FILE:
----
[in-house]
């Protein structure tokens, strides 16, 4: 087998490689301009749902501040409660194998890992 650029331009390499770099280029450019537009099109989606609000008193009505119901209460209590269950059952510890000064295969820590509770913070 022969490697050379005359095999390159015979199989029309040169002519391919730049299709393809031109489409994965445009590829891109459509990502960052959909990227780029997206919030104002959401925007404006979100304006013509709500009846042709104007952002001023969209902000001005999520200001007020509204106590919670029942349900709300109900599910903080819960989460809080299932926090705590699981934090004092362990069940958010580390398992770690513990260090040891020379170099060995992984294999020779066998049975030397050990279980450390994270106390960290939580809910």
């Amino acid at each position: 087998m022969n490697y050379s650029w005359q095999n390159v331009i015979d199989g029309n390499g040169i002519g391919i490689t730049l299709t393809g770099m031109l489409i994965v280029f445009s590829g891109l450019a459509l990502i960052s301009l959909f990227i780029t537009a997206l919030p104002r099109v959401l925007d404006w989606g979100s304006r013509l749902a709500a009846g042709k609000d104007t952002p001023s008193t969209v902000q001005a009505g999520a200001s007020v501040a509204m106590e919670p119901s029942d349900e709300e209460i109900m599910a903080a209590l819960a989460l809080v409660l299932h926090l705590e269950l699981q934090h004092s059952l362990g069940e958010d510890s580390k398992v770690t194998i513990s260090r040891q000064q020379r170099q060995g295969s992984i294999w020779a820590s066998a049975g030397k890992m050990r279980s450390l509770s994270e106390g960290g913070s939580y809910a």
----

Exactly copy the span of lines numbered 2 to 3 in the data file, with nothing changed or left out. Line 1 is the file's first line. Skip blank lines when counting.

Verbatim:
């Protein structure tokens, strides 16, 4: 087998490689301009749902501040409660194998890992 650029331009390499770099280029450019537009099109989606609000008193009505119901209460209590269950059952510890000064295969820590509770913070 022969490697050379005359095999390159015979199989029309040169002519391919730049299709393809031109489409994965445009590829891109459509990502960052959909990227780029997206919030104002959401925007404006979100304006013509709500009846042709104007952002001023969209902000001005999520200001007020509204106590919670029942349900709300109900599910903080819960989460809080299932926090705590699981934090004092362990069940958010580390398992770690513990260090040891020379170099060995992984294999020779066998049975030397050990279980450390994270106390960290939580809910």
């Amino acid at each position: 087998m022969n490697y050379s650029w005359q095999n390159v331009i015979d199989g029309n390499g040169i002519g391919i490689t730049l299709t393809g770099m031109l489409i994965v280029f445009s590829g891109l450019a459509l990502i960052s301009l959909f990227i780029t537009a997206l919030p104002r099109v959401l925007d404006w989606g979100s304006r013509l749902a709500a009846g042709k609000d104007t952002p001023s008193t969209v902000q001005a009505g999520a200001s007020v501040a509204m106590e919670p119901s029942d349900e709300e209460i109900m599910a903080a209590l819960a989460l809080v409660l299932h926090l705590e269950l699981q934090h004092s059952l362990g069940e958010d510890s580390k398992v770690t194998i513990s260090r040891q000064q020379r170099q060995g295969s992984i294999w020779a820590s066998a049975g030397k890992m050990r279980s450390l509770s994270e106390g960290g913070s939580y809910a």